Note: a Translation of 1958 poem "A un Papa", taken from Pasolini's collection of poems "La Religione del Mio Tempo". Pier Paolo Pasolini attacked the Pope for having done nothing to improve the social and economic conditions of the lower classes living in Rome, who until well into the sixties were still living in appalling conditions in peripheral slums, (the "borgate") where they had been transferred by Mussolini in the thirties in an effort to "clean up" Rome (Stephen Cachia).
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A few days before you died, death
cast her eye on one of your own age:
at twenty, you were a student, he a working lad,
you noble and rich, he a plebeian son of toil:
but those days you lived together illumined with a flame
of gold our ancient Roma, restoring her to youth again.
-I've just seen his corpse, poor old Zuchetto's.
Drunk, he was roaming the dark streets round the markets
and a tram coming from San Paolo ran him down,
dragging him along the rails under the plane trees:
they left him there for hours, beneath the wheels:
a few curious passers-by were standing staring at him
in silence: it was late, not many people in the streets.
One of those men who owe you their existence,
an old cop, in a sloppy uniform, libe any layabout,
kept shouting at those who went too close: "Fuck off!"
Then at last the hospital van arrived to carry him away:
the idlers began dispersing, but a few still hung around,
and the proprietress of a nearby all-night snack bar
who knew him well, told someone who'd just come by
Zuchetto had been run over by a tram, it was all over now.
You died a few days later: Zuchetto was one
of your vast apostolic human flock,
a poor old soak, no family, no home,
who roamed the streets at night, living as best he could.
You knew nothing of all that: knew nothing either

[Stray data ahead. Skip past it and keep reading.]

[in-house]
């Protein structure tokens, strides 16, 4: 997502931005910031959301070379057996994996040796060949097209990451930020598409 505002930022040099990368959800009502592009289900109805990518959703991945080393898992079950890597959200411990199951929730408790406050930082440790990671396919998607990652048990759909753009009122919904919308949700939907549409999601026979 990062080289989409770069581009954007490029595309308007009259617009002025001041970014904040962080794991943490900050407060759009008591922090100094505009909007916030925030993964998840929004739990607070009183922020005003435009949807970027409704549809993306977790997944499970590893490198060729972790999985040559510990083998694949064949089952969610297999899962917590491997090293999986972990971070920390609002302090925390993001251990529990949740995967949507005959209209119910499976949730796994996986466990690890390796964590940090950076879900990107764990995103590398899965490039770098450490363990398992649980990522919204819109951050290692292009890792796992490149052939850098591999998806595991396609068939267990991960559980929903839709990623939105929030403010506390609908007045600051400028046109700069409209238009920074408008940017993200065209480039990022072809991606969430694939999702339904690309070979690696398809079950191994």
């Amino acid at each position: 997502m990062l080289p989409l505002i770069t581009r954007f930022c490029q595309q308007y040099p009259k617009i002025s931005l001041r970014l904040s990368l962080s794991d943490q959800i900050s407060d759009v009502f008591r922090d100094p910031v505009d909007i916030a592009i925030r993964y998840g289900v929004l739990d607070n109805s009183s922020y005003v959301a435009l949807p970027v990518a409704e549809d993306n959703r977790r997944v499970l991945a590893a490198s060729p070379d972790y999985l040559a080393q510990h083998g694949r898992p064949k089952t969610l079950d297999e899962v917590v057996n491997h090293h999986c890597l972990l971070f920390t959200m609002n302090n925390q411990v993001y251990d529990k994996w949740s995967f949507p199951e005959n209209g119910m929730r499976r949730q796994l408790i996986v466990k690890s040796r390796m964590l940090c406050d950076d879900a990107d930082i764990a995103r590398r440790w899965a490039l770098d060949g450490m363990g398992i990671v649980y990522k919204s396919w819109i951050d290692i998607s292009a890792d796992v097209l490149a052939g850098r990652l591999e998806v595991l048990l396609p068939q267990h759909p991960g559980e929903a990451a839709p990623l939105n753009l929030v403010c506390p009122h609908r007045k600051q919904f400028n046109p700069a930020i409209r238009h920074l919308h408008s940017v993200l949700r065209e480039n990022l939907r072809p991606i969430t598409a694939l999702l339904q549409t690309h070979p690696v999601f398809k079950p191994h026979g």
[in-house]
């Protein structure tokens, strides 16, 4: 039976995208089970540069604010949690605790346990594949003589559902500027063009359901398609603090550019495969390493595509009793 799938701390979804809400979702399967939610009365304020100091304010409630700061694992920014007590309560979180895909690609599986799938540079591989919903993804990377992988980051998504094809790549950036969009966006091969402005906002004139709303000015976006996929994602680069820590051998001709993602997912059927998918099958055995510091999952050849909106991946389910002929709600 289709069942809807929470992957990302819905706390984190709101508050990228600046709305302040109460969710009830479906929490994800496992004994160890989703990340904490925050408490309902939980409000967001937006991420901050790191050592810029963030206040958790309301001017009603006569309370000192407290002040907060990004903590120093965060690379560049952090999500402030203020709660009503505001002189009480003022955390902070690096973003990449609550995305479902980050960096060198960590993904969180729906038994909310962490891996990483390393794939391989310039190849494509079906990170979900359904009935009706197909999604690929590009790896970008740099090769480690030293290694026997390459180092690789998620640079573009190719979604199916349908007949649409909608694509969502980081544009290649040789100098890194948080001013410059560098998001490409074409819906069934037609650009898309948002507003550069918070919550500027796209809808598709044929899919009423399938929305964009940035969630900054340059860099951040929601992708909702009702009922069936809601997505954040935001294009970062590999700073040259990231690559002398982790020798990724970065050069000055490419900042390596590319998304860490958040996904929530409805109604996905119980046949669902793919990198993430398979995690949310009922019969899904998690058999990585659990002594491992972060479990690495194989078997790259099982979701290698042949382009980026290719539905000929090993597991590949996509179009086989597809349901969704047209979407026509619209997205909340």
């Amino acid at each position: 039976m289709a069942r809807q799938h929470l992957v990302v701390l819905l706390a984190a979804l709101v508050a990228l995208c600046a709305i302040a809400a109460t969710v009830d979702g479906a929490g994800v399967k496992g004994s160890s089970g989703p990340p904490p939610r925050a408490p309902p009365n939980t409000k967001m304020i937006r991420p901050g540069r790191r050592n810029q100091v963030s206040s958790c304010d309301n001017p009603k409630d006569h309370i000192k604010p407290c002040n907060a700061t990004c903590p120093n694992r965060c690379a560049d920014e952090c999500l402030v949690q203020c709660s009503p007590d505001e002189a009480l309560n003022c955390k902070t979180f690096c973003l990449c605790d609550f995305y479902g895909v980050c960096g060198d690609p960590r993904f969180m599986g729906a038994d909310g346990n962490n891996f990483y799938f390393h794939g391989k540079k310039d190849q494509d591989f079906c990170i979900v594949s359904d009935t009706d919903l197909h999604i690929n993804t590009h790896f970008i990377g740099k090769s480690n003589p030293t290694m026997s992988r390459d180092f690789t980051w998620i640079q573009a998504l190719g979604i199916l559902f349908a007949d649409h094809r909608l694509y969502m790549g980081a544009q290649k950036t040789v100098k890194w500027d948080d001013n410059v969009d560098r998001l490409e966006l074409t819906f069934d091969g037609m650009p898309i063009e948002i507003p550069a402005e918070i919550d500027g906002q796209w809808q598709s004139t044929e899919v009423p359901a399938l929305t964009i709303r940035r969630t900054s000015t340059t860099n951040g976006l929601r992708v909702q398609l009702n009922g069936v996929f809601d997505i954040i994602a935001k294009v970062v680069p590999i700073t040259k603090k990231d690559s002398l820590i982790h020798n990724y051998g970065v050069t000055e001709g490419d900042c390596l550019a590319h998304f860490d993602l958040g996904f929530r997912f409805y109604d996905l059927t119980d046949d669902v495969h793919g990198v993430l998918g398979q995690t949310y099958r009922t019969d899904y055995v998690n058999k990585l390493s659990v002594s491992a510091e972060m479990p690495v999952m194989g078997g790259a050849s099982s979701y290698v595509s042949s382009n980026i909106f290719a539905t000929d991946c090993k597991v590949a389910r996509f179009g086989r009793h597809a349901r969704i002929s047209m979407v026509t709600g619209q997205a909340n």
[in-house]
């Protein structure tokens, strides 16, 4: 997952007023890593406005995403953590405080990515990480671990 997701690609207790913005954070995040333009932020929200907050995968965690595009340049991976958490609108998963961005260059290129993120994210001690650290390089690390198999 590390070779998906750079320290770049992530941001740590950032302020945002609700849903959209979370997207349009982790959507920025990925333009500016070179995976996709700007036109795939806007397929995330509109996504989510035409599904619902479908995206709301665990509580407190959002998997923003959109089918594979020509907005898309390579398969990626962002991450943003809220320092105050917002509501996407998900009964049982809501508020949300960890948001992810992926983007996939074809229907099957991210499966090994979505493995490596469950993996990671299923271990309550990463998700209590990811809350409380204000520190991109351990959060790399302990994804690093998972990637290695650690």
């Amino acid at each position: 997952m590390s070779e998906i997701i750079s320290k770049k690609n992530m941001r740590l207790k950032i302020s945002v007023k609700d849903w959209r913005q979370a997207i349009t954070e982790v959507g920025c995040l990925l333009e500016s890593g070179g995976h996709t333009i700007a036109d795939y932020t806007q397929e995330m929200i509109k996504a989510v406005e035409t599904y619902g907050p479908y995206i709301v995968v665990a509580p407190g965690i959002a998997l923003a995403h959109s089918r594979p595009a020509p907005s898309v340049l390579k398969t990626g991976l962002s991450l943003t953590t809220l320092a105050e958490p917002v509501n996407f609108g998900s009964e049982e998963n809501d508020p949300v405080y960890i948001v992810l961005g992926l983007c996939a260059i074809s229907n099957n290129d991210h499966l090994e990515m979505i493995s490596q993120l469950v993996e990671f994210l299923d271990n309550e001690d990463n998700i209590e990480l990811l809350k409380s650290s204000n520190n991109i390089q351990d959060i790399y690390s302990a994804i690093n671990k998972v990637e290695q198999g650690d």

of thousands of others christs like him.
Perhaps we're crazy to keep on asking why
people like Zuchetto were unworthy of your love.
There are unspeakable hovels, where mothers and children
go on existing in the dust andf filthof a past long gone.
Not too far from where you lived yourself,
within sight of the vanglorious dome of St. Peter's
there is one of those places, il Gelsomino...
a hill half ravaged by a quarry, and down below,
between a stagnant sewer and a row of mansions blocks,
a mass of wretched shacks, not houses - pigsties.
All it needed from you was a gesture, a single word,
for all your children living there to find a decent roof:
you made no gesture, you spoke not a single word.
No one was asking you to give Marx absolution! An immense
wave, beating against thousands of years of life,
separated you from him, from his beliefs:
but does your own religion know nothing of pity?
Thousands of men under your pontificate
lived on dunghills, in pigsties, under your very eyes.
You knew that to sin does not just mean to commit evil deeds:
not to do good - that is the real infamy.
What good you might have done! And you did not:
there has been no greater sinner than yourself!!